Currently, there are limited futures-oriented approaches that simultaneously work with complexity, diverse perspectives, and values and still provide space for the kinds of imagination, creativity, and emergence necessary to go beyond incremental or marginal change. While there are exceptions (Burns 2007, Burns and Worsley 2015), many existing approaches are complex and technical, and there is a need instead for approaches that can help generate futures literacy among broad constituencies of participants in transformative change (Miller 2011, O'Brien et al. 2013). We outline a relatively new approach called Three Horizons practice, which was first introduced as an analytic lens for foresight work (Sharpe and Hodgson 2006, Curry and Hodgson 2008). Three Horizons practice supports thinking and dialogue about transformation, and while it has been used in many contexts (Table 1), as yet, there has been limited critical explanation and examination of the approach.


We outline the Three Horizons practice to encourage further and wider debate about the facilitation of transformative change. The research approach used to generate the insights, however, does not conform to traditional methodological approaches used in academia. Instead, it is an articulation of the extensive experience the authors have gained through developing and using Three Horizons in purposive reflective practice.

Researchers tend to focus on epistemic forms of knowledge, which is logically built up and then applied back to practice (Aristotle 2004). Such knowledge is teachable and often represented as a set of principles or guidelines. Such principles are used to illuminate an issue and inform judgment, but they do not prescribe action. This requires more practice-oriented forms of knowledge, such as techne or “know how” knowledge and phronesis (practical wisdom)(Aristotle 2004). The latter involves knowing how to act and reflect appropriately to achieve “good ends” (Shotter and Tsoukas 2014). Techne and phronesis are usually concerned with the particulars of the situation and what is experienced (Van De Ven and Johnson 2006, Shotter and Tsoukas 2014), such as the knowledge applied by expert facilitators when working with different groups of people, solar technicians installing solar panels in different circumstances, or doctors working with different patients. Eliciting such knowledge is challenging because the process of elicitation separates the knowledge from the person in which it is embodied and the context to which it is applied (Barab and Plucker 2002).

Epistemic knowledge alone cannot facilitate the kinds of change needed to address contemporary societal challenges, and other forms of practical knowledge are required. Yet, despite this need, techne and phronesis are not well recognized by academics. This results in the theories of pure researchers dictating actions of those in practice (Pryjmachuk 1996), or practitioners ignoring theoretical insights because they do not find them useful (Rolfe 1998). Standard attempts to close the perceived “gap” between academia and practice then usually involves academics trying to develop better strategies for dissemination and greater use of research findings, which makes the gap wider by suppressing professional judgment and forcing practitioners to use ill-suited research findings (Rolfe 1998).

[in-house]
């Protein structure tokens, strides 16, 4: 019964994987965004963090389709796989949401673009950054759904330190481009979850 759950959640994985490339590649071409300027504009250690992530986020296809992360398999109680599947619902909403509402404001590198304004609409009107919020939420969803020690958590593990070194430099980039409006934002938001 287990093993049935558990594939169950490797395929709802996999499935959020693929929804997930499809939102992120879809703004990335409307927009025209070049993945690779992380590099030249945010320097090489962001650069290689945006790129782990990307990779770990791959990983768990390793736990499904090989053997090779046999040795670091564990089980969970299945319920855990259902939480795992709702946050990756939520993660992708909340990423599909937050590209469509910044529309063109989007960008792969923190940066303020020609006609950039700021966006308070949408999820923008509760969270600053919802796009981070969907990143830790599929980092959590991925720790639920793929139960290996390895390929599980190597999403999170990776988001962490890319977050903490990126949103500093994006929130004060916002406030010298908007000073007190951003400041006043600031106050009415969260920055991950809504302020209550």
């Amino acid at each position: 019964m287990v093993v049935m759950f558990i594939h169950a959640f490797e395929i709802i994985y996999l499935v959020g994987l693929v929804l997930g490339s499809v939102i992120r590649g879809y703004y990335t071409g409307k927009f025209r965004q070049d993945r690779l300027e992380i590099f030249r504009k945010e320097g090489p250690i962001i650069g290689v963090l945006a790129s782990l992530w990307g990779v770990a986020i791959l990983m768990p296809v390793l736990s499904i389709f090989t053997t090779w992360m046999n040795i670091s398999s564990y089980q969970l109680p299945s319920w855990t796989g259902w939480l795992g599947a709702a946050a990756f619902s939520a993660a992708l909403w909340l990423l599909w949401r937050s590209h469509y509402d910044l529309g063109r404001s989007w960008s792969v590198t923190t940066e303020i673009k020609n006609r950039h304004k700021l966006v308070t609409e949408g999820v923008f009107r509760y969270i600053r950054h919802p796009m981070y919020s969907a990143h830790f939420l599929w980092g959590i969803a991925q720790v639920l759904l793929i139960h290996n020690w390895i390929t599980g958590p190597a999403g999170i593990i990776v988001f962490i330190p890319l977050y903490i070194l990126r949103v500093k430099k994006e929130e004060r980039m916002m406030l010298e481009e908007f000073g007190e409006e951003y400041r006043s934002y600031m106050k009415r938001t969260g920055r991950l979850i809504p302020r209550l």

We therefore take a different approach to that normally presented in academic journals. We aim to articulate how Three Horizons practice is approached and used (techne), and discuss the insights about change and transformation that have emerged from facilitating Three Horizons practice, which help make judgments about “good ends” (phronesis). These insights have emerged from our collective practical knowledge of learning how to apply the approach in diverse contexts in combination with many other approaches, and from the facilitation of groups trying to make sense of, and work with, complexity. Together, we have approximately 90 years of experience in facilitation of futures and strategy thinking and about 35 years of facilitating Three Horizons. This includes using the approach in about 180 different situations, and training 135 people to use the approach. We have also spent considerable effort in learning from and about the approach, innovating, and reflecting on its outcomes, including having numerous discussions that have led to refinements and improvements, and ultimately this paper.

Importantly, it is not our intention to present this work as an academic piece that “tests the effectiveness” of Three Horizons, presents “evidence” of its value, or promotes the approach above other useful approaches. We also do not suggest that the work meets notions of rigor applied in the social sciences that are used to develop epistemic knowledge, and some may therefore label this paper as no more than a “practice note.” Instead, we have worked carefully to find the best way to articulate what we think we know from reflecting on the facilitation of Three Horizons. The work can therefore be considered as the outcome of action-oriented, first-person inquiries by practitioners (Reason and Bradbury 2008), and our intention is to lay a foundation for others to apply Three Horizons, develop their own practical understanding, and come to their own conclusions in their own settings and contexts about the relevance and validity of the approach. This paper should therefore be viewed as a set of propositions about (1) the practice of Three Horizons, and (2) the more general insights about the nature of transformation that have emerged from its practice. These propositions can then be examined in further detail by using more deductive methodologies, such as through critical and reflexive action research and comparative case studies (Ison et al. 2014).


Three Horizons framework